Justice

No, State Governors Can’t Refuse To Accept Syrian Refugees

CREDIT: AP Photo/Charlie Neibergall

More than half a dozen state governors have come out against President Obama’s plans to relocate several thousand Syrian refugees within the United States. Some have pledged to actively resist settlement of these refugees. Texas Gov. Greg Abbott (R), for example, signed a letter to Obama that begins “as governor of Texas, I write to inform you that the State of Texas will not accept any refugees from Syria in the wake of the deadly terrorist attack in Paris.” Louisiana Gov. Bobby Jindal (R) issued an executive order instructing all “departments, budget units, agencies, offices, entities, and officers of the executive branch of the State of Louisiana” to “utilize all lawful means to prevent the resettlement of Syrian refugees in the State of Louisiana while this Order is in effect.”

The problem for Jindal, Abbott and the other governors opposed to admitting refugees, however, is that there is no lawful means that permits a state government to dictate immigration policy to the president in this way. As the Supreme Court explained in Hines v. Davidowitz, “the supremacy of the national power in the general field of foreign affairs, including power over immigration, naturalization and deportation, is made clear by the Constitution.” States do not get to overrule the federal government on matters such as this one.

Just in case there is any doubt, President Obama has explicit statutory authorization to accept foreign refugees into the United States. Under the Refugee Act of 1980, the president may admit refugees who face “persecution or a well-founded fear of persecution on account of race, religion, nationality, membership in a particular social group, or political opinion” into the United States, and the president’s power to do so is particularly robust if they determine that an “unforeseen emergency refugee situation” such as the Syrian refugee crisis exists.

This power to admit refugees fits within the scheme of “broad discretion exercised by immigration officials” that the Supreme Court recognized in its most recent major immigration case, Arizona v. United States. Indeed, in describing the executive branch’s broad authority to make discretionary calls regarding immigration matters, Arizona seemed to explicitly contemplate the circumstances that face President Obama today. The United States may wish to allow a foreign national to remain within its borders, the Court explained, because the individual’s home nation “may be mired in civil war, complicit in political persecution, or enduring conditions that create a real risk that the alien or his family will be harmed upon return.”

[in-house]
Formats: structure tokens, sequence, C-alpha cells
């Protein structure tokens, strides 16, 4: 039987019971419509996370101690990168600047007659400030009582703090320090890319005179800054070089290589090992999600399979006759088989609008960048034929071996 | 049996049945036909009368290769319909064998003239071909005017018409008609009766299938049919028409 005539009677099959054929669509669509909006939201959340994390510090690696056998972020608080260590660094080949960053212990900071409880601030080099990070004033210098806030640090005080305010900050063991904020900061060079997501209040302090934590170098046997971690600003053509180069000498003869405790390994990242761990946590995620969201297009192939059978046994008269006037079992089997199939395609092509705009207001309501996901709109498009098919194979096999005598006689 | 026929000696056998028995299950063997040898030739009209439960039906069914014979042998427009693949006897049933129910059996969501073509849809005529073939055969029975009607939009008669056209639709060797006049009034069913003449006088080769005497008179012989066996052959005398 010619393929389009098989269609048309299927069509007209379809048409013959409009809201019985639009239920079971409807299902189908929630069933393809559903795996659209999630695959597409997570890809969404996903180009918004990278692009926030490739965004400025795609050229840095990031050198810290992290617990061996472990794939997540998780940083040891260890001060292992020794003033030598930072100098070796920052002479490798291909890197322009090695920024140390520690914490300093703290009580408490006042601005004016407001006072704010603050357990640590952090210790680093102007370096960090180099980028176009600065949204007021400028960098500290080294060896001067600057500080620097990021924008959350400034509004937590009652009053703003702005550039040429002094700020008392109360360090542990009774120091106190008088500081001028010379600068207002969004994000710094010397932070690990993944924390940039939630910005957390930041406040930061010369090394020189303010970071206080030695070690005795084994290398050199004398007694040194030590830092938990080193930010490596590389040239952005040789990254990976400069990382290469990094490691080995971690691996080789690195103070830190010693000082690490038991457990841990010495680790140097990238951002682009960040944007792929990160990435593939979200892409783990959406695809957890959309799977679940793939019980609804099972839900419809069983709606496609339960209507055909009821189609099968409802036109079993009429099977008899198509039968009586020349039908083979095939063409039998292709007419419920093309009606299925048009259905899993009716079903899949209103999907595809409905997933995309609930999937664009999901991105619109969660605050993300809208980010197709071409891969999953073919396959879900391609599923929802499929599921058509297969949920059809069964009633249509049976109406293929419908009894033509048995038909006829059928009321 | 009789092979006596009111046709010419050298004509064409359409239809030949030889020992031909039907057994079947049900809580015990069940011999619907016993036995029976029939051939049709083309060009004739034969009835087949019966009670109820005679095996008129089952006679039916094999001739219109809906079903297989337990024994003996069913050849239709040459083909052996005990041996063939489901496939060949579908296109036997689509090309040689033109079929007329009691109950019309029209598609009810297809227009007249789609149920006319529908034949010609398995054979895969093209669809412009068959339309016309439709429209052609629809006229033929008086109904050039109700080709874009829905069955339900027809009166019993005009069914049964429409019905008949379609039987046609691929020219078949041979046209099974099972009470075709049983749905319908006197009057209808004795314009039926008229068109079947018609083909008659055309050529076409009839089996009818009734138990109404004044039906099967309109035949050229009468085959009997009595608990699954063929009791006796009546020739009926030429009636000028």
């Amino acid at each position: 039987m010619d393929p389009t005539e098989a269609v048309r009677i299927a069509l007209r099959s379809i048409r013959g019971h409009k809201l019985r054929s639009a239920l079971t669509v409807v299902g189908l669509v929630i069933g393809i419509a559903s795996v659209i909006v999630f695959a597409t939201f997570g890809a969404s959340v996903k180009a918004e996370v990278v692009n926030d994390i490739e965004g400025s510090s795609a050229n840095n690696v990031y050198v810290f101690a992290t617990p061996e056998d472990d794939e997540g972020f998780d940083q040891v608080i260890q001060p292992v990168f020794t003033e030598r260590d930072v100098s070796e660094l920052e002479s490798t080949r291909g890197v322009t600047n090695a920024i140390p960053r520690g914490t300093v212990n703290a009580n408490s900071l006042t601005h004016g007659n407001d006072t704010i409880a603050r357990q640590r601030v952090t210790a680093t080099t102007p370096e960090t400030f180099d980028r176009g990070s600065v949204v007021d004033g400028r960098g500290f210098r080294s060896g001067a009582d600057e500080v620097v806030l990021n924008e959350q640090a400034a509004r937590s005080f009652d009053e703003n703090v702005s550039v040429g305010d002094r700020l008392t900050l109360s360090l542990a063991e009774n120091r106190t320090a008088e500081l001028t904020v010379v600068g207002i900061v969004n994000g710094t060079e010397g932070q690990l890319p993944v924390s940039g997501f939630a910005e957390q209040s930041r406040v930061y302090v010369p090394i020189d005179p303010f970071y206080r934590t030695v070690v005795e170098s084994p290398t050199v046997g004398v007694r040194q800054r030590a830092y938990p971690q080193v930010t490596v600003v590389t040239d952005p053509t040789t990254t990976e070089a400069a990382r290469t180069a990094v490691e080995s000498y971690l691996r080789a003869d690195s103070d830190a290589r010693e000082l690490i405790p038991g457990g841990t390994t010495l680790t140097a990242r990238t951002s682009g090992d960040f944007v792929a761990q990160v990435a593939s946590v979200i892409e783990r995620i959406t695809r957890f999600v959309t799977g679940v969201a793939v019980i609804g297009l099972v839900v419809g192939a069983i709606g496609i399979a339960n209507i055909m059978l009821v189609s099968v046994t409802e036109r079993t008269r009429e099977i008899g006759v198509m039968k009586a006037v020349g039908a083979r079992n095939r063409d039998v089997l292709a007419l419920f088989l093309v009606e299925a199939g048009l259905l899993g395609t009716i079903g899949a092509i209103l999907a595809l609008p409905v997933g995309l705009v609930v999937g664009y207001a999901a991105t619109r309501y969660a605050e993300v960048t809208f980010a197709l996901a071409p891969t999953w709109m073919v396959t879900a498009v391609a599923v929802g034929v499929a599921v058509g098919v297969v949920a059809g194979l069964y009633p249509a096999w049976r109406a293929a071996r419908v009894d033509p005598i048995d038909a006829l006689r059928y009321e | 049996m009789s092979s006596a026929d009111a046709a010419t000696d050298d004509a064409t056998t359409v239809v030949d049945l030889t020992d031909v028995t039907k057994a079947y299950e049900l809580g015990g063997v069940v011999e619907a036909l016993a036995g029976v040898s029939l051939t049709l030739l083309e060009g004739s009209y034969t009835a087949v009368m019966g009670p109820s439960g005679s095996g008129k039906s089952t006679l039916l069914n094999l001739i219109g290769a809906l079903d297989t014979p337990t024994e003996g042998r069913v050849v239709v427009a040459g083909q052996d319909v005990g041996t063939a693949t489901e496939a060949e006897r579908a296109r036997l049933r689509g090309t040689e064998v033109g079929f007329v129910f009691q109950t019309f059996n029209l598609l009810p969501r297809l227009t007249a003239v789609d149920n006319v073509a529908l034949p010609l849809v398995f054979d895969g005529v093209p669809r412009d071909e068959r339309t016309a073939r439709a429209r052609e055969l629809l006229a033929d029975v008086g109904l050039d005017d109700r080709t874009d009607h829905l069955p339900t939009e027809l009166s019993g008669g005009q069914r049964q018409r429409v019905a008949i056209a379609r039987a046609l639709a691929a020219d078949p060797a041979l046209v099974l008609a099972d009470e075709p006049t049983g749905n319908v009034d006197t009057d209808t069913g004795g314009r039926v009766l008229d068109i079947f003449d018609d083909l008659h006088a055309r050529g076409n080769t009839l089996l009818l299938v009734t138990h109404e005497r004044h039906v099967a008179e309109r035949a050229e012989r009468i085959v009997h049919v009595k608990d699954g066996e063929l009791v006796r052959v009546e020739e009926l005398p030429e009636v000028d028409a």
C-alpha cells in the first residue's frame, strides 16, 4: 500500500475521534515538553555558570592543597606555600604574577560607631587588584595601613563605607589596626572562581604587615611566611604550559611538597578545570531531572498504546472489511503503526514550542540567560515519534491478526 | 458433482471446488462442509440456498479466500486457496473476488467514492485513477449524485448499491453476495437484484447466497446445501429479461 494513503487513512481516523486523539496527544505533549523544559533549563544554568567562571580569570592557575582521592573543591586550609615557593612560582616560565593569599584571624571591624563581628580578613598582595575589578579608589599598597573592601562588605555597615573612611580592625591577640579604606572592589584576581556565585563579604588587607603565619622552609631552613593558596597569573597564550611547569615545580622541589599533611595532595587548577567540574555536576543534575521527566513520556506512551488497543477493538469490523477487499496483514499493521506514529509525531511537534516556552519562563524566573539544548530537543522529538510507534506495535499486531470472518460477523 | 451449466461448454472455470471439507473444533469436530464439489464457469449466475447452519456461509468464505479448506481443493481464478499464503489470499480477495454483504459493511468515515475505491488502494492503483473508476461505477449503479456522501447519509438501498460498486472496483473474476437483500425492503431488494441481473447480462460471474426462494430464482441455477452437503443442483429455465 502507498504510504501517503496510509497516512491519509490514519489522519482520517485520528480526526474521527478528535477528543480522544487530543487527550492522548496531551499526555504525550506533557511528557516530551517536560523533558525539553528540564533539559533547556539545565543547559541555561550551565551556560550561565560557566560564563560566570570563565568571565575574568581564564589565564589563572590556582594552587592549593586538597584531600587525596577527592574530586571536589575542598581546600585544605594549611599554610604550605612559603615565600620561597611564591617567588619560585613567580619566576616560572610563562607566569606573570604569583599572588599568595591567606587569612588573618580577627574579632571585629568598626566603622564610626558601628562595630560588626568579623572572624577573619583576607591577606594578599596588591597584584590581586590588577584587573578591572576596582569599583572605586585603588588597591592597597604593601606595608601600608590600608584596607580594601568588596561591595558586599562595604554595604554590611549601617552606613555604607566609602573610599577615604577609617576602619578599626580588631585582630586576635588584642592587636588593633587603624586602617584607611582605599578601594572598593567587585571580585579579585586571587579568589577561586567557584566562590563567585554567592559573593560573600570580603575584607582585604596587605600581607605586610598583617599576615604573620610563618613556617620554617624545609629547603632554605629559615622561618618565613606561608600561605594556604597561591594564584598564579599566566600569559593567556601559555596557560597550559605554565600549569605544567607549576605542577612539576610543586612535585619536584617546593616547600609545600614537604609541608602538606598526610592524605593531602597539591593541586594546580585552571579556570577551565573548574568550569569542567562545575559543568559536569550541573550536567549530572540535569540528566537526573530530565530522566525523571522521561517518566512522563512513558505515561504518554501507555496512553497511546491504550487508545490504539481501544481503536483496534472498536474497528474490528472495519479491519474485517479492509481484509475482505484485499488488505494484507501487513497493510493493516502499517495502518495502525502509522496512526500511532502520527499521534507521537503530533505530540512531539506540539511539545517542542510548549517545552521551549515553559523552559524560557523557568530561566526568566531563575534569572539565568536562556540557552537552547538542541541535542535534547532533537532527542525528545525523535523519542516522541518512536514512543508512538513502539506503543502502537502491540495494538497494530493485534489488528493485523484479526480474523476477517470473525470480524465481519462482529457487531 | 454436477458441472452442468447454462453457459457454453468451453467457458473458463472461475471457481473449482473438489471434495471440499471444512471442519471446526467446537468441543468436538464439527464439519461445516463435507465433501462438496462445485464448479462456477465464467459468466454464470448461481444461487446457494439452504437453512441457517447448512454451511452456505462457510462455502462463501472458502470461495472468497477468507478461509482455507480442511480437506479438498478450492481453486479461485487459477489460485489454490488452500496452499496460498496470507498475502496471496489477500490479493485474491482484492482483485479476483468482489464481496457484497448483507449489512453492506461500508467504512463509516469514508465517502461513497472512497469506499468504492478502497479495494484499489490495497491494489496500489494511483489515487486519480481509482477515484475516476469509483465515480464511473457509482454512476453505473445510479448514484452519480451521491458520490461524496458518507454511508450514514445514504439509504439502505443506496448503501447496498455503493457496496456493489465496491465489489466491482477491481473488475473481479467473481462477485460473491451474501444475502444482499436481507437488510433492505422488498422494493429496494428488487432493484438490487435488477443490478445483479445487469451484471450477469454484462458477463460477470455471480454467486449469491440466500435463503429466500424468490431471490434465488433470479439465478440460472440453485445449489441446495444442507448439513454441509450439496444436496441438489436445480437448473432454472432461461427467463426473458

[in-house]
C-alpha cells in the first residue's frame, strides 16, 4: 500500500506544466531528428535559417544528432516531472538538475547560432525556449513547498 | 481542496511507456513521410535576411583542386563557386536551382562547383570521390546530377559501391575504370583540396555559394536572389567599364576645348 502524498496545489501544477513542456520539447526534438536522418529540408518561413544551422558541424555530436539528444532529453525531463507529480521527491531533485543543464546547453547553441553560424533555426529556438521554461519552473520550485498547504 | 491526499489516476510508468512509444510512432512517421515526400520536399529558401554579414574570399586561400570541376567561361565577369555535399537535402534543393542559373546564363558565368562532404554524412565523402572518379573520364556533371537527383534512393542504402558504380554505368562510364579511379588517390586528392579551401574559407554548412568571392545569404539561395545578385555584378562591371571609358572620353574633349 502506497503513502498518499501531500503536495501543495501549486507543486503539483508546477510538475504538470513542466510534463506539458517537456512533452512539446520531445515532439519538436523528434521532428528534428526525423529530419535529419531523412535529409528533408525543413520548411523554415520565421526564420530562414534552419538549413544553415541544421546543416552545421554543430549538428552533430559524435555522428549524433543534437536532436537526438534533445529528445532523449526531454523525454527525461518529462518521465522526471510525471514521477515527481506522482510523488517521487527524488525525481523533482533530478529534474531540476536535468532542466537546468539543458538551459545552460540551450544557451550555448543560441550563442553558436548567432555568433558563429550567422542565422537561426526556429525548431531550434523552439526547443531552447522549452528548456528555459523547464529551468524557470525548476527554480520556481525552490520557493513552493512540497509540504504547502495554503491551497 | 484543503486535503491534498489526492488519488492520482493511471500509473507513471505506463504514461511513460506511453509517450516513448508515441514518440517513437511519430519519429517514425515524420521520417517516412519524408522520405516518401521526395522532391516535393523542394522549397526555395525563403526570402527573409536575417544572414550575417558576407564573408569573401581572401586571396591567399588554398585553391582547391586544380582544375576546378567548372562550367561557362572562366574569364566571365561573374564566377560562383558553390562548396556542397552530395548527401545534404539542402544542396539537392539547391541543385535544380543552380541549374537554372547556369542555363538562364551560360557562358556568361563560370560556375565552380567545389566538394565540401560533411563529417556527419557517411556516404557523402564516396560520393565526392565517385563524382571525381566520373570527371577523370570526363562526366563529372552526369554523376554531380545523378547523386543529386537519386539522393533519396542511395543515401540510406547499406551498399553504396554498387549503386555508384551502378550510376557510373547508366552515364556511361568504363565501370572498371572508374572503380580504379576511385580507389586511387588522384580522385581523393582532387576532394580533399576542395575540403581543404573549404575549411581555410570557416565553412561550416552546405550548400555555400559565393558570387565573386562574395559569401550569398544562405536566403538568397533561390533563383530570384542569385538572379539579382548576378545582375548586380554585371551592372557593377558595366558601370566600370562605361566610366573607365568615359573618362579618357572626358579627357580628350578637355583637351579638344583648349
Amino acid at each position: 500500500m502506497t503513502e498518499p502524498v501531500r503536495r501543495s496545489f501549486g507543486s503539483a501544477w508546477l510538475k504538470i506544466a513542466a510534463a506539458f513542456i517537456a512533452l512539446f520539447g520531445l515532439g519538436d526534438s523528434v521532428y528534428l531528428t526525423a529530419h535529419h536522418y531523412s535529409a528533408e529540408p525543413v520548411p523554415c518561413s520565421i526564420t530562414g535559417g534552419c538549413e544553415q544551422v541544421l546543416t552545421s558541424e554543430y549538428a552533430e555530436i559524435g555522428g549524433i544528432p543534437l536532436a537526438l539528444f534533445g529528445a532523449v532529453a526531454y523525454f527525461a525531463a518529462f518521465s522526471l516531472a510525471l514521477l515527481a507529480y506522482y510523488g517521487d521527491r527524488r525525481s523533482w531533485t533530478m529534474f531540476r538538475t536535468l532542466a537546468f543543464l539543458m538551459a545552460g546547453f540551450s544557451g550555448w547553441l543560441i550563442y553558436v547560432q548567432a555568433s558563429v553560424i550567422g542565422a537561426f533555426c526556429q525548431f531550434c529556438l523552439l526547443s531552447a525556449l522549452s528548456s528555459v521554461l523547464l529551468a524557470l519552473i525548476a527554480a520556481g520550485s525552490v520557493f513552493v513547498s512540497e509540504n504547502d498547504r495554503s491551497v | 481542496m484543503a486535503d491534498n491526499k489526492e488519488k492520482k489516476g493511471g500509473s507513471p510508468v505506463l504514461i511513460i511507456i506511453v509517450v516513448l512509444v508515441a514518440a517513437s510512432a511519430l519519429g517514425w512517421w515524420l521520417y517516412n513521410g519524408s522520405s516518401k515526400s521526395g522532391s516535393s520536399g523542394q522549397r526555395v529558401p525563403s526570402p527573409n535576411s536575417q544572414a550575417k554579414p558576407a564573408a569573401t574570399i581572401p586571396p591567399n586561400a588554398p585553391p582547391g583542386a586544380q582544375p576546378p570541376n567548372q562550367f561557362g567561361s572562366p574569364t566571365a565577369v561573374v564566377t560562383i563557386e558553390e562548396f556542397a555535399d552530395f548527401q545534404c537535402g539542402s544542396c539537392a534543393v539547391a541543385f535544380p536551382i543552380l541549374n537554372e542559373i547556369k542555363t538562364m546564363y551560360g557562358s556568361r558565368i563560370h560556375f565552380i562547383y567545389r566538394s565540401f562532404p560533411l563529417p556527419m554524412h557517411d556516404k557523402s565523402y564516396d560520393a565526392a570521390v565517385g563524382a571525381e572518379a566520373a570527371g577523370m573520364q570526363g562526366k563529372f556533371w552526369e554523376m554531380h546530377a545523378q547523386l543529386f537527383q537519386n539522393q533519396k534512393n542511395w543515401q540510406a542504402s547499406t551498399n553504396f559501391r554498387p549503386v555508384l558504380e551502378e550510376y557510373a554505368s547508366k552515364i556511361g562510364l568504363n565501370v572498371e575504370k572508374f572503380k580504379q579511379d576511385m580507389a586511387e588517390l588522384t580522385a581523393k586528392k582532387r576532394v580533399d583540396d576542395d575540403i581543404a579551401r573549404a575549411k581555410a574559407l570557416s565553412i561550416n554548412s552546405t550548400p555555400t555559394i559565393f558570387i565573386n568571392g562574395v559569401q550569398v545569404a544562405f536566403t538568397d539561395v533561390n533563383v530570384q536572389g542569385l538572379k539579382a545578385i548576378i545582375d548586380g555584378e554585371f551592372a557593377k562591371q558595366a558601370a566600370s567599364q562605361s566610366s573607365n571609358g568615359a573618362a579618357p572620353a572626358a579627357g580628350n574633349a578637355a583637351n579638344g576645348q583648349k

Moreover, the Court explained, America could suffer severe foreign policy consequences if the executive does not enjoy broad discretion over immigration matters. “The dynamic nature of relations with other countries,” Justice Anthony Kennedy explained in his opinion for the Court in Arizona, “requires the Executive Branch to ensure that enforcement policies are consistent with this Nation’s foreign policy with respect to these and other realities.”

Hines offered a similar warning about the close tie between immigration and foreign relations, explaining that immigration policy must be set by the national government and not by 50 different state governors because the entire United States can suffer when a foreign nation reacts adversely to our treatment of immigrants. “Experience has shown that international controversies of the gravest moment, sometimes even leading to war,” Justice Hugo Black wrote in his 1941 opinion for the Court, “may arise from real or imagined wrongs to another’s subjects inflicted, or permitted, by a government.” Thus, the Court concluded, “the regulation of aliens is so intimately blended and intertwined with responsibilities of the national government that where it acts, and the state also acts on the same subject, ‘the act of congress, or the treaty, is supreme; and the law of the state, though enacted in the exercise of powers not controverted, must yield to it.'”

To be clear, states still retain the power to deny their own resources to the federal government, so they could potentially make settlement of refugees more difficult than it would be if the states cooperated. Nevertheless, an act of Congress — the Refugee Act of 1980 — has given Obama broad discretion to allow refugees to be admitted into the United States. The states of Texas, Louisiana and others must yield to that act.